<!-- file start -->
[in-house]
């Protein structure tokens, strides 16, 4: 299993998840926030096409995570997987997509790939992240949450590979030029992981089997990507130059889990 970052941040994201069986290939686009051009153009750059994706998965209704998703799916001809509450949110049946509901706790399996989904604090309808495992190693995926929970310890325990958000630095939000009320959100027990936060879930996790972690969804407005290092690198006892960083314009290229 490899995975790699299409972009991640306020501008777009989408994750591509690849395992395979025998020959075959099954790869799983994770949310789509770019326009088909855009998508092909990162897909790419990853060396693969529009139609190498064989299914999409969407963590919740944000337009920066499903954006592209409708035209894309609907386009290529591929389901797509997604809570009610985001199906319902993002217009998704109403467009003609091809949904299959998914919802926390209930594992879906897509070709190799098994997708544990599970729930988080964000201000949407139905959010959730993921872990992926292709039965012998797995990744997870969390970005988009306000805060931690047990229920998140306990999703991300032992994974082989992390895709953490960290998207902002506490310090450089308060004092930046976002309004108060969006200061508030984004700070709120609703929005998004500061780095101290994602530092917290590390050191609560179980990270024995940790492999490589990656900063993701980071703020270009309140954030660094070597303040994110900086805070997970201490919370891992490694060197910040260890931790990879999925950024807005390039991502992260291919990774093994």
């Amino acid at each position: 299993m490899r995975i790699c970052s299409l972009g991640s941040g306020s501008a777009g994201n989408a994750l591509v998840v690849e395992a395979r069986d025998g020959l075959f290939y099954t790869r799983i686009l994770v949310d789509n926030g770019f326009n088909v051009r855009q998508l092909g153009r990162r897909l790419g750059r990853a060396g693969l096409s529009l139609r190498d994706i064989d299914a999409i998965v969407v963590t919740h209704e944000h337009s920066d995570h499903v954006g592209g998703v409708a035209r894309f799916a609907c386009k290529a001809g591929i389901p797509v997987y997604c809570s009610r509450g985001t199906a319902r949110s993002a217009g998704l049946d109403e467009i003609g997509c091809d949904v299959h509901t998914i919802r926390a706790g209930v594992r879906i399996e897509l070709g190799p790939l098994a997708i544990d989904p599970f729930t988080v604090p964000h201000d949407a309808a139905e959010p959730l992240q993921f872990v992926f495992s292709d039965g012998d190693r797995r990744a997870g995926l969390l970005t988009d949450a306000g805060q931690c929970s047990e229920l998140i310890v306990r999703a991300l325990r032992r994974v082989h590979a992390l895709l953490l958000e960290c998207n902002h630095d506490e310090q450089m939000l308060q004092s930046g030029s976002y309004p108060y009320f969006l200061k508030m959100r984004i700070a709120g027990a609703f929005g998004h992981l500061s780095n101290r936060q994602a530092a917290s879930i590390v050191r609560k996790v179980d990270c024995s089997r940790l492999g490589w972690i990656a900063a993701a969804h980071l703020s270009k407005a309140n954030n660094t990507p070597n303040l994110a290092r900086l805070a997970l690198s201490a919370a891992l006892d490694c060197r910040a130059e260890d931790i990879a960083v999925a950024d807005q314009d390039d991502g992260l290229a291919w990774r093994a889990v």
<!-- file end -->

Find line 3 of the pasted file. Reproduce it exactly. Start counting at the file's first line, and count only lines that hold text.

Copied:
């Amino acid at each position: 299993m490899r995975i790699c970052s299409l972009g991640s941040g306020s501008a777009g994201n989408a994750l591509v998840v690849e395992a395979r069986d025998g020959l075959f290939y099954t790869r799983i686009l994770v949310d789509n926030g770019f326009n088909v051009r855009q998508l092909g153009r990162r897909l790419g750059r990853a060396g693969l096409s529009l139609r190498d994706i064989d299914a999409i998965v969407v963590t919740h209704e944000h337009s920066d995570h499903v954006g592209g998703v409708a035209r894309f799916a609907c386009k290529a001809g591929i389901p797509v997987y997604c809570s009610r509450g985001t199906a319902r949110s993002a217009g998704l049946d109403e467009i003609g997509c091809d949904v299959h509901t998914i919802r926390a706790g209930v594992r879906i399996e897509l070709g190799p790939l098994a997708i544990d989904p599970f729930t988080v604090p964000h201000d949407a309808a139905e959010p959730l992240q993921f872990v992926f495992s292709d039965g012998d190693r797995r990744a997870g995926l969390l970005t988009d949450a306000g805060q931690c929970s047990e229920l998140i310890v306990r999703a991300l325990r032992r994974v082989h590979a992390l895709l953490l958000e960290c998207n902002h630095d506490e310090q450089m939000l308060q004092s930046g030029s976002y309004p108060y009320f969006l200061k508030m959100r984004i700070a709120g027990a609703f929005g998004h992981l500061s780095n101290r936060q994602a530092a917290s879930i590390v050191r609560k996790v179980d990270c024995s089997r940790l492999g490589w972690i990656a900063a993701a969804h980071l703020s270009k407005a309140n954030n660094t990507p070597n303040l994110a290092r900086l805070a997970l690198s201490a919370a891992l006892d490694c060197r910040a130059e260890d931790i990879a960083v999925a950024d807005q314009d390039d991502g992260l290229a291919w990774r093994a889990v």